PM Erdoğan declares ‘independence brawl’ against plotters

PM Erdoğan declares ‘independence brawl’ against plotters

PM Erdoğan declares ‘independence brawl’ against plotters

Prime Minister Recep Tayyip Erdoğan speaks during AKP’s party meeting in Ankara, Dec. 25. AA photo

On the day three of his ministers resigned due to an ongoing corruption and graft probe, the prime minister declared “fight for independence” against what he calls “traitors and spies,” who plotted against the government, a growing Turkey, hand-in-hand with international powers. 

“Don’t forget; this process is the new Turkey’s fight for independence. This is that important. The plans of those against Turkey will be ruined in this process,” Prime Minister Recep Tayyip Erdoğan said in his address at a party meeting yesterday. Erdoğan’s statement came only an hour after one of the resigned ministers, Erdoğan Bayraktar, called for the prime minister to resign as well. 

Erdoğan called on his party to stand firm against allegations and to work hard for the local elections, which he sees of vital importance for his party’s future. “I openly say: If you work, Turkey will win. If you show neglect, then the entire Turkey will lose, national will will lose and our future will lose,” he stressed. 

Although his ministers resigned for the well-being of the probe and to relax the government against growing pressures, Erdoğan seemed to be defiant and continued to describe the scandal as a plot conducted by international powers in alliance with some national actors. Although indirectly, the prime minister continued to harshly bash the Fethullah Gülen community (the Hizmet movement) and accused some media organizations of spying for foreign countries. 

Erdoğan said the Justice and Development Party (AKP) government never tolerated corruption and had dismissed wrongdoers in the past. 

“During the last 11 years, there have been many accusations and attempts at slander. We have removed the wrongdoers and we have patiently waited for those who had allegations against them to be cleared,” Erdoğan said.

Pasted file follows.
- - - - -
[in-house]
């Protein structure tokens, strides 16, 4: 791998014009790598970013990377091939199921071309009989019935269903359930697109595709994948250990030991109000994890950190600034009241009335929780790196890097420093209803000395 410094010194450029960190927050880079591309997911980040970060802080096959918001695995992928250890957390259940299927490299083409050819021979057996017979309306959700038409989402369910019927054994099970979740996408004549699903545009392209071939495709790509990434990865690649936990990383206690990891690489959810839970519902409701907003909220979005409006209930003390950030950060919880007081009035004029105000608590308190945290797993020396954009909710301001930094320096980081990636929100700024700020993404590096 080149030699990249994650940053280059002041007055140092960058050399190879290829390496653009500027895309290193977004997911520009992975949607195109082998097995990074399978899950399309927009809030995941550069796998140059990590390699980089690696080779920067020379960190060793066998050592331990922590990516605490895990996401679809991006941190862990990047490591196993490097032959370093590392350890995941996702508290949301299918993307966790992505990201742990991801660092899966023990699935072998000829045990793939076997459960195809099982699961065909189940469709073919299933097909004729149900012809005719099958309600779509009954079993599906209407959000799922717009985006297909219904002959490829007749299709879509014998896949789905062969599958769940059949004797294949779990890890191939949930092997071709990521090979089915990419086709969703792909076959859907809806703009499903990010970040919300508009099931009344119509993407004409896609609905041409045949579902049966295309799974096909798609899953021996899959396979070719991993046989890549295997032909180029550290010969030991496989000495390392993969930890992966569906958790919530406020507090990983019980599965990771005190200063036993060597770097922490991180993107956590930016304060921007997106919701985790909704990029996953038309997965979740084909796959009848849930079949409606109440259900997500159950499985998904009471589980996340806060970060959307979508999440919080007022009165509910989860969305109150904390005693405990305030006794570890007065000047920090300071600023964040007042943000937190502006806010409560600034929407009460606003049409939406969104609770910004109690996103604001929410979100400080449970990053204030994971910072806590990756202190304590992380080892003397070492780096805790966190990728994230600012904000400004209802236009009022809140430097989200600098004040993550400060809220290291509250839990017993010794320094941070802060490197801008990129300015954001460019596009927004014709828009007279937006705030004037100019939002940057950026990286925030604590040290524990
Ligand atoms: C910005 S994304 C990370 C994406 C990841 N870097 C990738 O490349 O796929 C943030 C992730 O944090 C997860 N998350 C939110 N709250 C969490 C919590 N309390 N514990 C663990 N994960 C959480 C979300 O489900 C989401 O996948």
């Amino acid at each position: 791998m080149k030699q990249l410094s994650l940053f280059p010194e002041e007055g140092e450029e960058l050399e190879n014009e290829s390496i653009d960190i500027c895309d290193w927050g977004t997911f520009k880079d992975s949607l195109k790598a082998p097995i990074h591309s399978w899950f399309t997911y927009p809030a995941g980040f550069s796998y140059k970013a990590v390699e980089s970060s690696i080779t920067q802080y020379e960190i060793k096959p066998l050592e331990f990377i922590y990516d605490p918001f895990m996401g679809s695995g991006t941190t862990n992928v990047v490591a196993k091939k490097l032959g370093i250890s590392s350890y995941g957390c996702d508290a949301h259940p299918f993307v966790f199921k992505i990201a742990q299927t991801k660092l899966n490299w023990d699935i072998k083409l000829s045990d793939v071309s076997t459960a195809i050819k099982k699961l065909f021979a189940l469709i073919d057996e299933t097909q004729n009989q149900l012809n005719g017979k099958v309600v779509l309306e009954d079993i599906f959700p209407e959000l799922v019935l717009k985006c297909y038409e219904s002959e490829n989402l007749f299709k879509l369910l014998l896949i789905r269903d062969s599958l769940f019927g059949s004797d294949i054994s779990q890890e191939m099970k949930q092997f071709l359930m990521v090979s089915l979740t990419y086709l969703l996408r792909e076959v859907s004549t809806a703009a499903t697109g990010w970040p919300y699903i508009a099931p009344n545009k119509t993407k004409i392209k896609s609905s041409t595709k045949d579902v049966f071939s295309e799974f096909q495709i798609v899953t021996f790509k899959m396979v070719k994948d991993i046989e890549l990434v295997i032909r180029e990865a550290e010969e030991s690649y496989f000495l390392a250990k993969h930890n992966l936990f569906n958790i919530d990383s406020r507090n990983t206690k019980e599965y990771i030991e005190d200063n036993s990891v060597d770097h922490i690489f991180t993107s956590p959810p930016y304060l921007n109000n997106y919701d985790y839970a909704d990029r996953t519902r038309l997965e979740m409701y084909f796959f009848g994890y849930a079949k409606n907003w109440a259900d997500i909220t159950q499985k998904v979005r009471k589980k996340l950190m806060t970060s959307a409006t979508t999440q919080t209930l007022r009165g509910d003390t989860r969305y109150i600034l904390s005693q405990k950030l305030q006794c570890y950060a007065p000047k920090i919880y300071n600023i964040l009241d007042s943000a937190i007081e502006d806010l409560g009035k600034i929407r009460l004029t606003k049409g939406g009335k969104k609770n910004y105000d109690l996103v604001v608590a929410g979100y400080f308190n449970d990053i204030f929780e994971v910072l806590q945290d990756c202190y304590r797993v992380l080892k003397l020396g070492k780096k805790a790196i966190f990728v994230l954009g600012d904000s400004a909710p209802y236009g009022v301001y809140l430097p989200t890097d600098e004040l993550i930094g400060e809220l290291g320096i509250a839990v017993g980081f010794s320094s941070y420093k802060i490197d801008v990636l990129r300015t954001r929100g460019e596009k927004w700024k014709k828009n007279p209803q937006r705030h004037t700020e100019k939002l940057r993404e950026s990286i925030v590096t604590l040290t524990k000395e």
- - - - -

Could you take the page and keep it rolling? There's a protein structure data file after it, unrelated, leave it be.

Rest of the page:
“The smallest taint in our record will draw attention. And when it does, we will do what’s necessary,” he said, although he did not comment on the resignations of his ministers. 

Repeating his earlier arguments on the role of international powers in this “corruption plot,” Erdoğan likened the ongoing process with that of the Gezi Park protests of June, which came as a result of the historic success of the Turkish economy in May. Citing nine causes of international plotters to step in to stop Turkey’s growth, Erdoğan said the traitors’ efforts failed that time. 

“We should carefully elaborate all of these things. Because, I repeat it, this is not a national operation. It has an international dimension. On top of it, there is the international dimension and below are its contractors. This is not a simple issue,” he said. 

‘Peace process targeted’

For Erdoğan, one of the objectives of the current plot against the government is to nix the ongoing Kurdish resolution process. “On Dec. 17, a suicide was committed against our peace (process) in Diyarbakır. They have covered it with a veil of corruption to influence public opinion. Preoccupying the people’s attention with these corruption claims, they have set up traps to take the revenge of Diyarbakır, the Mavi Marmara, Oslo, Feb. 7 and Halkbank,” he said. 

Diyarbakır was the venue of his historic meeting with Massoud Barzani, President of the Kurdistan Regional Government (KRG); Oslo is the place where the AKP government and Kurdish militants have negotiated an agreement for peace, Feb. 7 (2012) was the date the pro-Gülen community prosecutors wanted to arrest Hakan Fidan, the head of National Intelligence Organization and Mavi Marmara is the vessel on which nine Turkish citizens were killed by Israeli commandos, which caused a huge crisis between Turkey and Israel in 2010. All of these issues constitute major points of disagreement between the government and the pro-Gülen community. 

Vowing to further fight against what he calls “gangs within the state,” Erdoğan accused some media members of spying for foreign countries without giving any names.